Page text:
# Intro. Linear Algebra

1. Jan 17, 2014

### emergentecon

1. The problem statement, all variables and given/known data

Consider the system:
(1) 6x + ky = 0
(2) 4x + 6y = 0

The system will have a unique solution when k is:
(a) equal to 9
(b) any real number

Which statements are true.

2. Relevant equations
(1) 6x + ky = 0
(2) 4x + 6y = 0

3. The attempt at a solution

If m=n (number of equations is equal to number of unknowns) and the matrix is nonsingular (the determinant does not equal zero), then the system has a unique solution in the n variables.

Here, the determinant (ad-bc) equals zero when k = 9.
9 is also a real number.

Therefore, neither (a) or (b) can be true.

Last edited: Jan 17, 2014
2. Jan 17, 2014

### BruceW

I think you've got this mixed up. If the matrix is nonsingular, then it has an inverse, right? so then would it make sense that there is a unique solution if the matrix has an inverse?

p.s. welcome to physicsforums :)

edit: hmm. actually, see what happens if you assume the matrix has an inverse. Is there a unique solution in that case? And then consider the other case, where k is any number. So, think of the two cases separately.

second edit: sorry If I'm being confusing. I'm going back on what I originally said. you did not have it mixed up.

Last edited: Jan 17, 2014
3. Jan 17, 2014

### emergentecon

Hold on, because I lost something here.
To have a unique solution, two conditions must be satisfied:
(1) m=n
which is true in my example

(2) system must be nonsingular (determinant must not equal zero / have an inverse).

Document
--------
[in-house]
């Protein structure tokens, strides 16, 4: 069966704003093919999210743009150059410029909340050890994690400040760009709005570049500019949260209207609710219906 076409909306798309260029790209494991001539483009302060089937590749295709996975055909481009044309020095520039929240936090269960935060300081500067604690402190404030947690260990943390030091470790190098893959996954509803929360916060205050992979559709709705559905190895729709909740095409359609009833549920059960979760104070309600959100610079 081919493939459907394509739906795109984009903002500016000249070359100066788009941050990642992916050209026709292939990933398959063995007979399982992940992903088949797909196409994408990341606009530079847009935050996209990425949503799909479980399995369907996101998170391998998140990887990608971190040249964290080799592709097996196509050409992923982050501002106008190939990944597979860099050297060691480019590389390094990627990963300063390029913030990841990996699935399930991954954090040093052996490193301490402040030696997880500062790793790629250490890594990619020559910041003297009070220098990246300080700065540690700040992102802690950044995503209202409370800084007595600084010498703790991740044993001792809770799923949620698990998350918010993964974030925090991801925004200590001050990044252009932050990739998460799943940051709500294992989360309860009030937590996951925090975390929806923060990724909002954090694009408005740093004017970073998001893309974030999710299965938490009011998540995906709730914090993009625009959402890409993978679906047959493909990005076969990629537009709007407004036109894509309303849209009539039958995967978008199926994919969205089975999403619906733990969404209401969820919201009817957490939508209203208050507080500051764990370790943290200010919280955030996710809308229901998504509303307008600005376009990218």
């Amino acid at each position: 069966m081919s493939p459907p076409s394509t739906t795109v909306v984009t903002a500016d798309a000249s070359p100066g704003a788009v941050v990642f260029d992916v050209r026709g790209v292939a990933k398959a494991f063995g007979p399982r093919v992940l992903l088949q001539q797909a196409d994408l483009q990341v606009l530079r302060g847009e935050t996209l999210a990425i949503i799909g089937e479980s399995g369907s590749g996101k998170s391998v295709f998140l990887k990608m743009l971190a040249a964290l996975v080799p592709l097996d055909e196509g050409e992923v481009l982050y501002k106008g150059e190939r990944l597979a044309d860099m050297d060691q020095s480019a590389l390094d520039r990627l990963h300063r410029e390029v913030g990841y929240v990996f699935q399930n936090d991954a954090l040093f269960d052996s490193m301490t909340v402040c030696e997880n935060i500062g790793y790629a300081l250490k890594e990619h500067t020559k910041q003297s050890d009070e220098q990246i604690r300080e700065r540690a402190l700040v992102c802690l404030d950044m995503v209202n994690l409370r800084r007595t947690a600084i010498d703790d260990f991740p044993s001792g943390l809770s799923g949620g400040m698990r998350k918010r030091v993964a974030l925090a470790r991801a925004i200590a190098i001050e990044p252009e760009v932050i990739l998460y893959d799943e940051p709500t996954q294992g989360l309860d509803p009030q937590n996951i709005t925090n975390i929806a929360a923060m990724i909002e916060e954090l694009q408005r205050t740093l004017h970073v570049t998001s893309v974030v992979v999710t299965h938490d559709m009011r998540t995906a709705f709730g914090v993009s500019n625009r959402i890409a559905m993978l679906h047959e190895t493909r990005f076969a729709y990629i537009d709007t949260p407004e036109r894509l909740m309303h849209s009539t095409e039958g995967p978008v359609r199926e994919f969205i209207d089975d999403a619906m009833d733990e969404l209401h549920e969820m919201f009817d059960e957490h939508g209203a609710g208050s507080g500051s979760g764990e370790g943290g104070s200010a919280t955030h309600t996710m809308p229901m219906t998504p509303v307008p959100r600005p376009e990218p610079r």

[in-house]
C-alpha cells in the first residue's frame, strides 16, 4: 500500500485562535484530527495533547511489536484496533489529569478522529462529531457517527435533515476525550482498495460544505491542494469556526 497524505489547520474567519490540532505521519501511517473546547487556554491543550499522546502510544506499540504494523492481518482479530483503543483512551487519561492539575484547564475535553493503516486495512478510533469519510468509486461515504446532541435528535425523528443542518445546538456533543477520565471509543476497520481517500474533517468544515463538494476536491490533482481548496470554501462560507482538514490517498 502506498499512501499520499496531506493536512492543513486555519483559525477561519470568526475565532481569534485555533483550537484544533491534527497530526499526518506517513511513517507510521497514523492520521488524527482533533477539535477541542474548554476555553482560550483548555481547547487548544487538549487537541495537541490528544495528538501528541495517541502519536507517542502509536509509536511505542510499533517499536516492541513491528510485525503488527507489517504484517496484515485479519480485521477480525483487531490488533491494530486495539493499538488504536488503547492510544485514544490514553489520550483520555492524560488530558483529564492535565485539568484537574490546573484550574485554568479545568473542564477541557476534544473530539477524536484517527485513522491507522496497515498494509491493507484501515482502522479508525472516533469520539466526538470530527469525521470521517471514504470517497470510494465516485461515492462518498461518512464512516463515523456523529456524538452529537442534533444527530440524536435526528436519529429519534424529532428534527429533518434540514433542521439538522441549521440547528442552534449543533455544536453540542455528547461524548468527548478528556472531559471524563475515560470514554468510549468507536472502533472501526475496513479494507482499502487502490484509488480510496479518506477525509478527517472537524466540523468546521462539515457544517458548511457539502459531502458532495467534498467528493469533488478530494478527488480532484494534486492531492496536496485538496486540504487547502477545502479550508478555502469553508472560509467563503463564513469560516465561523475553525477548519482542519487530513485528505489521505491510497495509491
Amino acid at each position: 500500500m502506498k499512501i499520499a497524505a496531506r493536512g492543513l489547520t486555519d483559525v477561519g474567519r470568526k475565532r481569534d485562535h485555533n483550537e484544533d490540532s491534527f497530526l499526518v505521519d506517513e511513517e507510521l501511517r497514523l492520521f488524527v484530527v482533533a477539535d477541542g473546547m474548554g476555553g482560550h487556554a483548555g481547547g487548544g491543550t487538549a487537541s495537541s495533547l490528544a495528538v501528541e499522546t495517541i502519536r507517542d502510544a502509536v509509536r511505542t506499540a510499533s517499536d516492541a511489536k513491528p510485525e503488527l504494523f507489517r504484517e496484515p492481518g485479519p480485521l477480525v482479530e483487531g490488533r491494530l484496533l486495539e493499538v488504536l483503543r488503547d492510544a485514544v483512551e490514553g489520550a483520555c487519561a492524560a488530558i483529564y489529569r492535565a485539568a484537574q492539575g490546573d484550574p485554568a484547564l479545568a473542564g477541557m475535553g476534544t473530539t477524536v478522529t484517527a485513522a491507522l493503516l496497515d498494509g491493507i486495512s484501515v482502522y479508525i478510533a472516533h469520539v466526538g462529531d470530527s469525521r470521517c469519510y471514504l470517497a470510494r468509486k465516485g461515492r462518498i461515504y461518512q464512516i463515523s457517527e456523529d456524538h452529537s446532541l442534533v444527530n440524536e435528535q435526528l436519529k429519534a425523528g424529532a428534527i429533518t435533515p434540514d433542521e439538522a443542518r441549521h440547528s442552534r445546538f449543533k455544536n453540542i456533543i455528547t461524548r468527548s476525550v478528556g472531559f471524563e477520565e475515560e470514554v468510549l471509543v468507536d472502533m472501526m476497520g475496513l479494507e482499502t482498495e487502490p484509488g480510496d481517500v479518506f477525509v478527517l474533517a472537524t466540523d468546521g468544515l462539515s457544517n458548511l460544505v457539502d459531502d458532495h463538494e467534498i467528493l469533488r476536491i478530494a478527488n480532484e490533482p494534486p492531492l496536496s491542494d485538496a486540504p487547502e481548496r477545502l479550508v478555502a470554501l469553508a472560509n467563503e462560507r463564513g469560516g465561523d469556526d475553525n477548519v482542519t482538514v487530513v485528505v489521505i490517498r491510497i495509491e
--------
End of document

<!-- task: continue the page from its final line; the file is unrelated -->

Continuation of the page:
this is only true when k does not equal 9 (when k=9, then ad-bc = 0)
9 is also a real number.

So technically the answer would be any real number, excluding 9.
Which means options A and B are both wrong.
IMO.
No?

Hehe, thank for the welcome, and the swift response!

4. Jan 17, 2014

### BruceW

hehe, sorry about my first post, I rushed to give an answer without properly thinking, which is usually a bad idea, as I'm sure you know.

OK, yes there needs to be m=n and determinant not equal zero for a unique solution. And in this case, for k=9, the determinant is zero. So can't have k=9, if you want unique solution. so a) is definitely incorrect. and b) ... well, you're right, b) looks to be incorrect too, since 9 is a real number.

edit: although, the phrase for b) is: "The system will have a unique solution when k is any real number" It feels like they are trying to say "the system will have a unique solution for some k, which is a real number". The second phrase would be correct. But since they have actually written the first phrase, I think you must take it literally, and so the phrase is incorrect.

edit again: I should probably say 'statement' instead of 'phrase', since I think 'statement' is the proper way to talk about a logical yes or no.

Last edited: Jan 17, 2014
5. Jan 17, 2014

### HallsofIvy

I wonder if you read or copied the problem correctly (or if it had been originally written correctly). If it had said "The system will not have a unique solution when" then the two options would make sense.

6. Jan 17, 2014

### emergentecon

Yeah, question is written exactly as it is in my notes ;)